US Fish & Wildlife Service
Date of this Version
It is believed that buffalo, or bison, crossed over a land bridge that once connected the Asian and North American continents. Through the centuries buffalo slowly moved southward, eventually reaching as far south as Mexico and as far east as the Atlantic Coast, extending south to Florida. But the largest herds were found on the plains and prairies from the Rocky Mountains east to the Mississippi River, and from Great Slave Lake in Canada to Texas.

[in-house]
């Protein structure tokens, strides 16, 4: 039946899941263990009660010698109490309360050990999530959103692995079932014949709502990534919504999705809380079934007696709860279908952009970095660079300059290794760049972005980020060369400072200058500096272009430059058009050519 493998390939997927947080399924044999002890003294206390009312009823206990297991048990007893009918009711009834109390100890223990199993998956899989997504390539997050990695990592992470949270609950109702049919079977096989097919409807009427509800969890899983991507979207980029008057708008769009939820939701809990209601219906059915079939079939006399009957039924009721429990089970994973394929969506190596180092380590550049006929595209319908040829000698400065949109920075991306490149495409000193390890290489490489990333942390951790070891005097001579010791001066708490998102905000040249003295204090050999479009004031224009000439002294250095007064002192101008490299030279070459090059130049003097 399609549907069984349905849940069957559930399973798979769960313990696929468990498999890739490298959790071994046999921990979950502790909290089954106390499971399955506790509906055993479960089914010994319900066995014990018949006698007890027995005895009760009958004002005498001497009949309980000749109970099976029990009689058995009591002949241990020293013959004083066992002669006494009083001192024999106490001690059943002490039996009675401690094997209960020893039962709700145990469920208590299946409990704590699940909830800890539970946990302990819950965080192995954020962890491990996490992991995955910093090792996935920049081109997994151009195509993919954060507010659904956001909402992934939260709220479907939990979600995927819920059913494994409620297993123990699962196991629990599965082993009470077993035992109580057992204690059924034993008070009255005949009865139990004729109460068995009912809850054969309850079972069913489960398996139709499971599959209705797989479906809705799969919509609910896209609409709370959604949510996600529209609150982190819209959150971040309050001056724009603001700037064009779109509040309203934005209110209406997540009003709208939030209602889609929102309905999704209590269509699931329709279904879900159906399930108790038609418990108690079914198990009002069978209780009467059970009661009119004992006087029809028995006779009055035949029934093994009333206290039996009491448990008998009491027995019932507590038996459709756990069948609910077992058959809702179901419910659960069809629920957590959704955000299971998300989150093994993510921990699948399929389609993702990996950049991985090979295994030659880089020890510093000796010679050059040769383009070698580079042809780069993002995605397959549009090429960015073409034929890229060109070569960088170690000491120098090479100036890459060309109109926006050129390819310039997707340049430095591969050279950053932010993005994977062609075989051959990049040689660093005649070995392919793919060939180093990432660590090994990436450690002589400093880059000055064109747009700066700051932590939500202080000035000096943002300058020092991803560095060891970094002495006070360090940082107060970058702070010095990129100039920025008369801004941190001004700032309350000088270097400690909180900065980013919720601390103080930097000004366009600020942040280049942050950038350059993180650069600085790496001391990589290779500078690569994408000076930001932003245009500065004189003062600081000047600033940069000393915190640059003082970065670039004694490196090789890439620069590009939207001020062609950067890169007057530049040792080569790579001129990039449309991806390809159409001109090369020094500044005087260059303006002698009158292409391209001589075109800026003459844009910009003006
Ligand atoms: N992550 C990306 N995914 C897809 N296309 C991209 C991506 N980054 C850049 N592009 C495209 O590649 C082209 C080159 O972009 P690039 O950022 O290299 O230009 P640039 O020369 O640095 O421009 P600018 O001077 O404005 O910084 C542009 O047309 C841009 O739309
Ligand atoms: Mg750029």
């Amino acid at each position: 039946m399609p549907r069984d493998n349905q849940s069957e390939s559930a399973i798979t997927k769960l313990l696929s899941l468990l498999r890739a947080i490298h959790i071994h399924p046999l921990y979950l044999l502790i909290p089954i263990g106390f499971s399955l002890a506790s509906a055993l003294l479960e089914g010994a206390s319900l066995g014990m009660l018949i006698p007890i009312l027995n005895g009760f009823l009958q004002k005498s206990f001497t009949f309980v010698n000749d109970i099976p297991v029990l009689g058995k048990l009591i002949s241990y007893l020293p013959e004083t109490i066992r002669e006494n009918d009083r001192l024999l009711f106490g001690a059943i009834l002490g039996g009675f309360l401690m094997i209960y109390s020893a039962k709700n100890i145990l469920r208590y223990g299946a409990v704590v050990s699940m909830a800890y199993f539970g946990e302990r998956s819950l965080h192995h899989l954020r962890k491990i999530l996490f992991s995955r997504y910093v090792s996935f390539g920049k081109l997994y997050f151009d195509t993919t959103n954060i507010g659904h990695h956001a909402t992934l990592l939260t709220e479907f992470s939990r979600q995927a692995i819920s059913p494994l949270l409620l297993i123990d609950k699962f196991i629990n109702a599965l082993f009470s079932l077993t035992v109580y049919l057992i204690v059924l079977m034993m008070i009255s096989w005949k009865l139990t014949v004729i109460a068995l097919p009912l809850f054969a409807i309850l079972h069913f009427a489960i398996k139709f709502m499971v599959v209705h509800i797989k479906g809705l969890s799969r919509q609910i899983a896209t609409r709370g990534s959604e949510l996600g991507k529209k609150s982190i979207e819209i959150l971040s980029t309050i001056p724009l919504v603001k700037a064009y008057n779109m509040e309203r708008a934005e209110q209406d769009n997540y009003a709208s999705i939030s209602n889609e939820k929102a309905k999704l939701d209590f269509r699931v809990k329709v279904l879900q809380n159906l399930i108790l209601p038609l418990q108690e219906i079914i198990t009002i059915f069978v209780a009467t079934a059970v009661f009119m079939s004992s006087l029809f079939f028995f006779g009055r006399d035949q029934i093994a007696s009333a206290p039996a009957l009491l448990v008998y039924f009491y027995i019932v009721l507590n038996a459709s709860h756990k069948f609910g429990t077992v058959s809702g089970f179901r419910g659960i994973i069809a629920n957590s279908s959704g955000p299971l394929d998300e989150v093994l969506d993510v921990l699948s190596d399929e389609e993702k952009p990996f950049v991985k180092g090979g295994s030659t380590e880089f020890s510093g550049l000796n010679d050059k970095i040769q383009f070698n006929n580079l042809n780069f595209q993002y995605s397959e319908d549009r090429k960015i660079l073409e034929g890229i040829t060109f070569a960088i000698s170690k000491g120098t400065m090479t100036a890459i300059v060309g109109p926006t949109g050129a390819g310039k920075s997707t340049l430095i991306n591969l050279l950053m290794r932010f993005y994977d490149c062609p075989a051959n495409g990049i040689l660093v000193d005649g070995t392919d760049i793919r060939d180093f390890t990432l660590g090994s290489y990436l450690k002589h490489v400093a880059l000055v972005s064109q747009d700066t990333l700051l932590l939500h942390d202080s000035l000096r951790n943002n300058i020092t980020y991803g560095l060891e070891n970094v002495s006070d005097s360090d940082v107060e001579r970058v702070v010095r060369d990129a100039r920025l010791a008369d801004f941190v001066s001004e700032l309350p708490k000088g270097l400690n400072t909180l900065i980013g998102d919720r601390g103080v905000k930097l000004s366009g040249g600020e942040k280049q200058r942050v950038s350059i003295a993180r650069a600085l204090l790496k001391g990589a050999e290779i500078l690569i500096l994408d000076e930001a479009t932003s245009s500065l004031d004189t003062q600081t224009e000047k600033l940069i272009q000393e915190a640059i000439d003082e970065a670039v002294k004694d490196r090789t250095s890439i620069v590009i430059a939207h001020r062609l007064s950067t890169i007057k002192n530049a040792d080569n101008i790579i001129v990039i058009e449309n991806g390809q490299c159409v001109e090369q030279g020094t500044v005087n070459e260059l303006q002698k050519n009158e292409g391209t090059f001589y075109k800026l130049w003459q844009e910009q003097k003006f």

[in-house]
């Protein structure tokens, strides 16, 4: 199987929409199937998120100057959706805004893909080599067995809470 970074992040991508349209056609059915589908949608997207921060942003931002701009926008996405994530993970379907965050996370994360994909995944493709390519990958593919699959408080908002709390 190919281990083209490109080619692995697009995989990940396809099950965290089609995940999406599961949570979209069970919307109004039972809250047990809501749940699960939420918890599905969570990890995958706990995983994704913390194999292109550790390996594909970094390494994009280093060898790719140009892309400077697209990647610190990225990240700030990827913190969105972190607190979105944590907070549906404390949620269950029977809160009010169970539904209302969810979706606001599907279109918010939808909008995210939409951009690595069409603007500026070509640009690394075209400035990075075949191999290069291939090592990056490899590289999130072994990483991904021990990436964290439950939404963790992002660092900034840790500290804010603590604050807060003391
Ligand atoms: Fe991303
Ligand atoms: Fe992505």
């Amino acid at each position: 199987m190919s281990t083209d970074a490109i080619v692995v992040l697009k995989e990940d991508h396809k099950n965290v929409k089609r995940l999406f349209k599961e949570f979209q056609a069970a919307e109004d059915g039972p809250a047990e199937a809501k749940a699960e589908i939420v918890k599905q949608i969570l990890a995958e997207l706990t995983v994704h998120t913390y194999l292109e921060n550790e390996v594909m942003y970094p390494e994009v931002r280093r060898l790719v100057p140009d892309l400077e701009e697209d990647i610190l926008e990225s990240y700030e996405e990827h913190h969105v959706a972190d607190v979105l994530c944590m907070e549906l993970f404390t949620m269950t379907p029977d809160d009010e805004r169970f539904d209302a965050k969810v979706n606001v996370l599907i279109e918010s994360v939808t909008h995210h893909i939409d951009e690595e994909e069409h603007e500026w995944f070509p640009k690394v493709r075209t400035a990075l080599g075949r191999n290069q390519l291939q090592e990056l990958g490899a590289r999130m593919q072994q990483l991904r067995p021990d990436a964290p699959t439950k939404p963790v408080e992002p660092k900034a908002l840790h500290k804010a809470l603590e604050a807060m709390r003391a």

Because the great herds were nearly gone before any organized attempts were made to survey populations, we may never know just how many buffalo once roamed North Amercia, although estimates range from 30 to 75 million. "The moving multitude...darkened the whole plains," wrote Lewis and Clark, who encountered a herd at South Dakota's White River in 1806.
Published by the U.S. Fish and Wildlife Service, 1-2, (1997)